killed (Kilgore was not the gunman).

He told those hiring him about his past -- he was a member of the 
Symbionese Liberation Army,  a group best known for kidnapping the 
heiress Patty Hearst. After the /News-Gazette/article ran, Kilgore was 
summoned to a meeting with the provost and told that future teaching 
there was unlikely and that sections for him to teach -- already 
approved by relevant departments -- were being held up 

University officials denied that there was anything out of the ordinary 
about their involvement in blocking Kilgore from teaching, but many 
professors said it was a violation of the rights of Kilgore and the 
departments that wanted him to teach to prevent him from doing so, when 
there was no evidence that he had violated any university policies. 
After several panels reviewed the situation, Kilgore was permitted to 
return to teaching, and he has courses scheduled for this fall. (Kilgore 
no longer supports the ideas of the Symbionese Liberation Army.)

What the new emails on Kilgore 
<https://www.uillinois.edu/common/pages/DisplayFile.aspx?itemId=278003> show 
is that there was strong pressure from Christopher Kennedy, then chair 
of the Illinois board, to bar anyone in Kilgore's position from 
teaching. Kennedy also expressed the view that the university "needs to, 
in many ways, reflect the values of the state." The Kennedy email backs 
up the views of many faculty members, who said that Kennedy and other 
trustees were inappropriately involved in decisions about faculty hiring.

In an email from Kennedy to Robert Easter, then president of the 
university system, after the /News-Gazette/ article appeared, Kennedy 
wrote that "the story will be offensive to taxpayers."

"I think they are going to be offended by the notion that their taxes 
are going to support the lifestyle and career of a fellow who tried to 
overthrow the U.S. government and targeted police officers and innocent 
victims for killings," Kennedy said, adding that he believes that those 
who serve prison terms deserve the chance to go on with life but that he 
was "uncomfortable" with the idea that "the second chance should come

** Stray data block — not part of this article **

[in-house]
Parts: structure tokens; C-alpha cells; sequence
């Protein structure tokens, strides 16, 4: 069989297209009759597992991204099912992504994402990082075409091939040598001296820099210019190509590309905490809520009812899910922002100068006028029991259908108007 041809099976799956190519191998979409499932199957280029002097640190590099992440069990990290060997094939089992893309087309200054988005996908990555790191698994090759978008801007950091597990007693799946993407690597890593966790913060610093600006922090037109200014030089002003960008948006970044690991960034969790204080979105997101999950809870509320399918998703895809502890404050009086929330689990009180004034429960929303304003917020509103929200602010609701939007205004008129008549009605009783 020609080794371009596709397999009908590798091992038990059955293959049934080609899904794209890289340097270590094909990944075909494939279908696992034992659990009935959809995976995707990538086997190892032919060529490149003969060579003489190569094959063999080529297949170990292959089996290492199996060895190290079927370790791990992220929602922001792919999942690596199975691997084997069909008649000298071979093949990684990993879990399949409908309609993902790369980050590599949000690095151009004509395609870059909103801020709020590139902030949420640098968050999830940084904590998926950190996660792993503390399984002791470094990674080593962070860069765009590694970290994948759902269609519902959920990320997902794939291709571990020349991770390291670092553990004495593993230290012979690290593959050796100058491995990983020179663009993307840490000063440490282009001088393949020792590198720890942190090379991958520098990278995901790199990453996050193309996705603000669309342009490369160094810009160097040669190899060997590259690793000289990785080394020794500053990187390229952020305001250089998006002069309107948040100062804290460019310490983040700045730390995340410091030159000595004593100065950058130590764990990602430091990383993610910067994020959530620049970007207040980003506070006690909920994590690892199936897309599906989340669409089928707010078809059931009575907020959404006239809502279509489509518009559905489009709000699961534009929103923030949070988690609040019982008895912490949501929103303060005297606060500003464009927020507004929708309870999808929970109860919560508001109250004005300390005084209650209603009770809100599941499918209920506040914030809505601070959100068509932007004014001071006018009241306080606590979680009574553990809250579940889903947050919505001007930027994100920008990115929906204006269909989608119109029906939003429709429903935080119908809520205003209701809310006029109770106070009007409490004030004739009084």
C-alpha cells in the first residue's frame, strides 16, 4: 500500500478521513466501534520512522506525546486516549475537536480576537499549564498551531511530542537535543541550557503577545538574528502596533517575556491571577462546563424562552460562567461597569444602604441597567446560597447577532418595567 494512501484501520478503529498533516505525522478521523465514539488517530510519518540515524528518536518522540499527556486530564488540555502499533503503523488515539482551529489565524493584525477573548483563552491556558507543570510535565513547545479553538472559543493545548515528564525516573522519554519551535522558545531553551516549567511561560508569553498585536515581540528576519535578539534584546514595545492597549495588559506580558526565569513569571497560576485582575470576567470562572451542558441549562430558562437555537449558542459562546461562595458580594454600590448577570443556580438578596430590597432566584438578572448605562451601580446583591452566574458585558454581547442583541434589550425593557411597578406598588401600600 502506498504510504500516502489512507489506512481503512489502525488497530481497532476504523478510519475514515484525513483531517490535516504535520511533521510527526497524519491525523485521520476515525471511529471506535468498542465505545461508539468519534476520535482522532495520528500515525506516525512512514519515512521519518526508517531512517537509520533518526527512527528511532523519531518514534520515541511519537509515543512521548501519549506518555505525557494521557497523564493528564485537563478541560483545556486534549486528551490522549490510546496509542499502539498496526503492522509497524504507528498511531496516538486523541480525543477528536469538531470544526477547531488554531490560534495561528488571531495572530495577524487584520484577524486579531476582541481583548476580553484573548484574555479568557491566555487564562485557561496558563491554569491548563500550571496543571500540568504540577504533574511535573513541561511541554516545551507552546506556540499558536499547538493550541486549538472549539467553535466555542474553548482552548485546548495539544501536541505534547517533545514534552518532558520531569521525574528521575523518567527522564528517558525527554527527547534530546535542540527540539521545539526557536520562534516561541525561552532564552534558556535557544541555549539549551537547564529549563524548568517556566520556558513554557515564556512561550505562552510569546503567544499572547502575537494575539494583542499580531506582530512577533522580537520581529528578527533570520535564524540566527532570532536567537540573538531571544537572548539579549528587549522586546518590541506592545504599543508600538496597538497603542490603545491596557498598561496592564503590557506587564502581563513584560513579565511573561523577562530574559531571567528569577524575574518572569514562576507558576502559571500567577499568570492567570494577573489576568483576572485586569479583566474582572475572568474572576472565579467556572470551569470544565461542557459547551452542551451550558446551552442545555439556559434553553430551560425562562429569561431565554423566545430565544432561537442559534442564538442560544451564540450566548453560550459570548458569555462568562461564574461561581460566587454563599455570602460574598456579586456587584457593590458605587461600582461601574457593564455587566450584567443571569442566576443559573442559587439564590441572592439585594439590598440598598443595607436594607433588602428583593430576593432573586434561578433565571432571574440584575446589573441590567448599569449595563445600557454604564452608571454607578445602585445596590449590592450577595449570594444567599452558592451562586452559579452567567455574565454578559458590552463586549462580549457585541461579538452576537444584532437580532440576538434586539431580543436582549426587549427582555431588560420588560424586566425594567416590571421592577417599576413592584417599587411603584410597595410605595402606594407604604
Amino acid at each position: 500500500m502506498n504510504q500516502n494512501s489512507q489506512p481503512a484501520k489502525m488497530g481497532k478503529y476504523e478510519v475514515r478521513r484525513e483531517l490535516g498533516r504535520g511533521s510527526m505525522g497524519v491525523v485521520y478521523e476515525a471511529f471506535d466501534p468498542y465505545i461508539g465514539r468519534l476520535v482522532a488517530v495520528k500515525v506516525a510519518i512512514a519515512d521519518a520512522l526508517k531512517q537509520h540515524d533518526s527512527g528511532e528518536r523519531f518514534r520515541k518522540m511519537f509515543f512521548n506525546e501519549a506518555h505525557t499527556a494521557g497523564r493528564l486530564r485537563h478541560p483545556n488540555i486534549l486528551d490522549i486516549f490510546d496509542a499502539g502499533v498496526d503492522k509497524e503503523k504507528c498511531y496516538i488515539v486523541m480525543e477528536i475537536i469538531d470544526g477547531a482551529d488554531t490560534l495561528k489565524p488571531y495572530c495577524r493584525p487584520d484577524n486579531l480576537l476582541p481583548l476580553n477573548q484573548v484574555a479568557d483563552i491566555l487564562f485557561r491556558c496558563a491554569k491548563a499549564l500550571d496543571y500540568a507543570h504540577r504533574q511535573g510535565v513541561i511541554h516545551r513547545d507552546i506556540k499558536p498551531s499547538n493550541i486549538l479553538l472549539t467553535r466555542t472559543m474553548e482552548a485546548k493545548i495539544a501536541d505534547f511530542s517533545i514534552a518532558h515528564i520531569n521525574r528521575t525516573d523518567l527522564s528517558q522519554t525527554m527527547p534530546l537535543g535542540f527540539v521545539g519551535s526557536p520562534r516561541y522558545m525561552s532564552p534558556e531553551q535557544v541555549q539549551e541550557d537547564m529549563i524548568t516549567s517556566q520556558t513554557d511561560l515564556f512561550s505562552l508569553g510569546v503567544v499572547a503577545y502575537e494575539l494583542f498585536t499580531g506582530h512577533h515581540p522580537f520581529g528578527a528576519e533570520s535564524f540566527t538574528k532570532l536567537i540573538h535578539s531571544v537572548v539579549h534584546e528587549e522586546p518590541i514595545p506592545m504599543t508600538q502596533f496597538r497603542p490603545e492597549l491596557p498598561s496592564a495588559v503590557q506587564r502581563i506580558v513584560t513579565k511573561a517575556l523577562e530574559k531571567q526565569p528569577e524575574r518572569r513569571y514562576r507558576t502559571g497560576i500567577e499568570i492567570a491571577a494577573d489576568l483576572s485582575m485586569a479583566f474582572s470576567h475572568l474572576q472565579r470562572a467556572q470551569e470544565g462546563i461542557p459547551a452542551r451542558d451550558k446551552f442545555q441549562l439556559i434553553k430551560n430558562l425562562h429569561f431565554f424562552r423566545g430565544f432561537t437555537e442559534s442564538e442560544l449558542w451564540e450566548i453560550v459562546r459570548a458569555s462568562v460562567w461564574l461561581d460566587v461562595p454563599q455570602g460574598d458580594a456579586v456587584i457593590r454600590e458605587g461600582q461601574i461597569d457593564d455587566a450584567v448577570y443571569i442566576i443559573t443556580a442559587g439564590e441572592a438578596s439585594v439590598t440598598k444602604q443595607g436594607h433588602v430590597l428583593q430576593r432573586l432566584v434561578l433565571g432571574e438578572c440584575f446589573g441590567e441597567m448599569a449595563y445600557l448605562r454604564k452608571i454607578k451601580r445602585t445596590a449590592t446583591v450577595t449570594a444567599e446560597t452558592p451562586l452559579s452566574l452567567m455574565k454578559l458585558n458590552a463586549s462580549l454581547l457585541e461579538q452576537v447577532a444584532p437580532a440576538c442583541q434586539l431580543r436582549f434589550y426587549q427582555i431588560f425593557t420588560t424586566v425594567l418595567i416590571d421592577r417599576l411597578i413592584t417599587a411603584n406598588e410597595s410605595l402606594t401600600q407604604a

from public support."

Kennedy, a son of Robert F. Kennedy, who was assassinated, noted that he 
has personal experiences that shape his opinions on issues. But he said 
that the university can't be surprised by incivility by students "given 
that we have held up to the students as examples people like this 
fellow, who thought it was OK to target cops and noncombatants for 
murders as an expression for political disagreement."

And he suggested that the university must generally pay more attention 
to the views of state citizens. "I think the university, as the state's 
public university, needs to, in many ways, reflect the values of the 
state," Kennedy wrote. "If we become too cavalier in our attitudes about 
this, then the people of the state and their representatives will 
respond. They'll hinder our ability to free ourselves of unwanted 
procurement rules, they'll limit our ability to provide supplemental 
retirement benefits, they'll acquiesce to a decrease in … support for 
the university."

Kilgore, via email to /Inside Higher Ed/, offered this reaction to the 
newly released emails:

"These emails show that the motivation to get rid of me came from the 
Board of Trustees. They further confirm that early on in this process 
the university was aware that I had not concealed anything about my 
background when I was hired. This issue has prompted the university to 
recognize that addressing people's criminal backgrounds is an issue they 
cannot avoid in our present context.

"With 70 million people in the U.S. with criminal records and almost 20 
million with felony convictions, we who have felony convictions are no 
longer an aberration. I only hope the university will use the 
opportunity to develop a policy to open the door to people who have 
felony convictions and give them the second chance that their 'Inclusive 
Illinois' slogan implies. I also hope that the development of a policy 
will eliminate any urges from Board of Trustee members to intervene in 
hiring decisions, especially at the level of academic hourly."